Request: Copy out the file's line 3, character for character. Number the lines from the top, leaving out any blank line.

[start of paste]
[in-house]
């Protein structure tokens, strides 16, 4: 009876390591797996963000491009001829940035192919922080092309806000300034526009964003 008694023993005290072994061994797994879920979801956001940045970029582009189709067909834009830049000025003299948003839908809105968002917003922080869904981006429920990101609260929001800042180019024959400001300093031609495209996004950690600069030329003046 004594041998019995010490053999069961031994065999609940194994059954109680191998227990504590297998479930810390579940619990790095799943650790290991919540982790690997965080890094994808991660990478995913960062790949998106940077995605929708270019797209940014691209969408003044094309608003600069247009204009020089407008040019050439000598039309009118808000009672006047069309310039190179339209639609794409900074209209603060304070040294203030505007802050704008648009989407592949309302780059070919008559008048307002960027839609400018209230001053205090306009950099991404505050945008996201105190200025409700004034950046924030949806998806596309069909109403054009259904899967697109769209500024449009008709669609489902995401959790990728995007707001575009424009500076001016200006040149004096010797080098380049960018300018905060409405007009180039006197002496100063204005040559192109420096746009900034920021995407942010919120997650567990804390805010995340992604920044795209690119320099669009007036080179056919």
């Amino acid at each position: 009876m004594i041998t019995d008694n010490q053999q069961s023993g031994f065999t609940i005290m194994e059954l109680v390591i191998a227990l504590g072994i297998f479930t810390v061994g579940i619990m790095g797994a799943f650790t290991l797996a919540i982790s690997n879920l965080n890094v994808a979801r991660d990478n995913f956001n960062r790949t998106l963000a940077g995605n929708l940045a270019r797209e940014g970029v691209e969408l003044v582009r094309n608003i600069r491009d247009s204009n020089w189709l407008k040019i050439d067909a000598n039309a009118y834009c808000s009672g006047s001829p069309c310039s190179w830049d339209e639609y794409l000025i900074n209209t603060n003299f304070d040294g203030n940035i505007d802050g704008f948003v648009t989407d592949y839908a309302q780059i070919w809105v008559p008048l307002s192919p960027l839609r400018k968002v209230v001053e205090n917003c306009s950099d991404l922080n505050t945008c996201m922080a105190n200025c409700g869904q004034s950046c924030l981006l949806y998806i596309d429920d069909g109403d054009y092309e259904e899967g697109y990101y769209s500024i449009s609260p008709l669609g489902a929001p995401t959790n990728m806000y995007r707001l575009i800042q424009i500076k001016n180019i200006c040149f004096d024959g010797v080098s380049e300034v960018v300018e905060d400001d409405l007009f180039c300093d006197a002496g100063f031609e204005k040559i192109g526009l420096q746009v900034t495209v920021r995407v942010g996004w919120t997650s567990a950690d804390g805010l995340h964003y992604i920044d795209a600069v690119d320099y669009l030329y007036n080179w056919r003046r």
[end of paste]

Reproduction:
């Amino acid at each position: 009876m004594i041998t019995d008694n010490q053999q069961s023993g031994f065999t609940i005290m194994e059954l109680v390591i191998a227990l504590g072994i297998f479930t810390v061994g579940i619990m790095g797994a799943f650790t290991l797996a919540i982790s690997n879920l965080n890094v994808a979801r991660d990478n995913f956001n960062r790949t998106l963000a940077g995605n929708l940045a270019r797209e940014g970029v691209e969408l003044v582009r094309n608003i600069r491009d247009s204009n020089w189709l407008k040019i050439d067909a000598n039309a009118y834009c808000s009672g006047s001829p069309c310039s190179w830049d339209e639609y794409l000025i900074n209209t603060n003299f304070d040294g203030n940035i505007d802050g704008f948003v648009t989407d592949y839908a309302q780059i070919w809105v008559p008048l307002s192919p960027l839609r400018k968002v209230v001053e205090n917003c306009s950099d991404l922080n505050t945008c996201m922080a105190n200025c409700g869904q004034s950046c924030l981006l949806y998806i596309d429920d069909g109403d054009y092309e259904e899967g697109y990101y769209s500024i449009s609260p008709l669609g489902a929001p995401t959790n990728m806000y995007r707001l575009i800042q424009i500076k001016n180019i200006c040149f004096d024959g010797v080098s380049e300034v960018v300018e905060d400001d409405l007009f180039c300093d006197a002496g100063f031609e204005k040559i192109g526009l420096q746009v900034t495209v920021r995407v942010g996004w919120t997650s567990a950690d804390g805010l995340h964003y992604i920044d795209a600069v690119d320099y669009l030329y007036n080179w056919r003046r």